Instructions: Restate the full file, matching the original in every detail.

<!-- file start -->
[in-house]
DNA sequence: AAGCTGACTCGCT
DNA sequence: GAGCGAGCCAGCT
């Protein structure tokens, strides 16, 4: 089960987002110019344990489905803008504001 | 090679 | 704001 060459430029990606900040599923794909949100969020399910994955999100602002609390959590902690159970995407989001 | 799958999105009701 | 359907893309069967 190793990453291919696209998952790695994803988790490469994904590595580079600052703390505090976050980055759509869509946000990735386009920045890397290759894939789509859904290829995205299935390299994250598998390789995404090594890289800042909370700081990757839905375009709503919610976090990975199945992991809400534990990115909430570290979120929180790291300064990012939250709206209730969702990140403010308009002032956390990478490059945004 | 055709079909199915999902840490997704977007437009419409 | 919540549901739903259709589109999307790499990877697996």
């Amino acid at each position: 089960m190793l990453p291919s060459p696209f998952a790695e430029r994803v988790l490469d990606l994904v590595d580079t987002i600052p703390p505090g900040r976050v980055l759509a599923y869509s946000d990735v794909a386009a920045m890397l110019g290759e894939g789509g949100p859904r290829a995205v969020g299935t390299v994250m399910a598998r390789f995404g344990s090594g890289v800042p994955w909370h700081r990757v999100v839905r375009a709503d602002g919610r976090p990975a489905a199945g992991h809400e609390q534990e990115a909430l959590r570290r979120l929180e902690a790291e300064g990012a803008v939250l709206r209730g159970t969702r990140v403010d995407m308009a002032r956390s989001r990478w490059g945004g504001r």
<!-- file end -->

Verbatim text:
[in-house]
DNA sequence: AAGCTGACTCGCT
DNA sequence: GAGCGAGCCAGCT
């Protein structure tokens, strides 16, 4: 089960987002110019344990489905803008504001 | 090679 | 704001 060459430029990606900040599923794909949100969020399910994955999100602002609390959590902690159970995407989001 | 799958999105009701 | 359907893309069967 190793990453291919696209998952790695994803988790490469994904590595580079600052703390505090976050980055759509869509946000990735386009920045890397290759894939789509859904290829995205299935390299994250598998390789995404090594890289800042909370700081990757839905375009709503919610976090990975199945992991809400534990990115909430570290979120929180790291300064990012939250709206209730969702990140403010308009002032956390990478490059945004 | 055709079909199915999902840490997704977007437009419409 | 919540549901739903259709589109999307790499990877697996």
């Amino acid at each position: 089960m190793l990453p291919s060459p696209f998952a790695e430029r994803v988790l490469d990606l994904v590595d580079t987002i600052p703390p505090g900040r976050v980055l759509a599923y869509s946000d990735v794909a386009a920045m890397l110019g290759e894939g789509g949100p859904r290829a995205v969020g299935t390299v994250m399910a598998r390789f995404g344990s090594g890289v800042p994955w909370h700081r990757v999100v839905r375009a709503d602002g919610r976090p990975a489905a199945g992991h809400e609390q534990e990115a909430l959590r570290r979120l929180e902690a790291e300064g990012a803008v939250l709206r209730g159970t969702r990140v403010d995407m308009a002032r956390s989001r990478w490059g945004g504001r």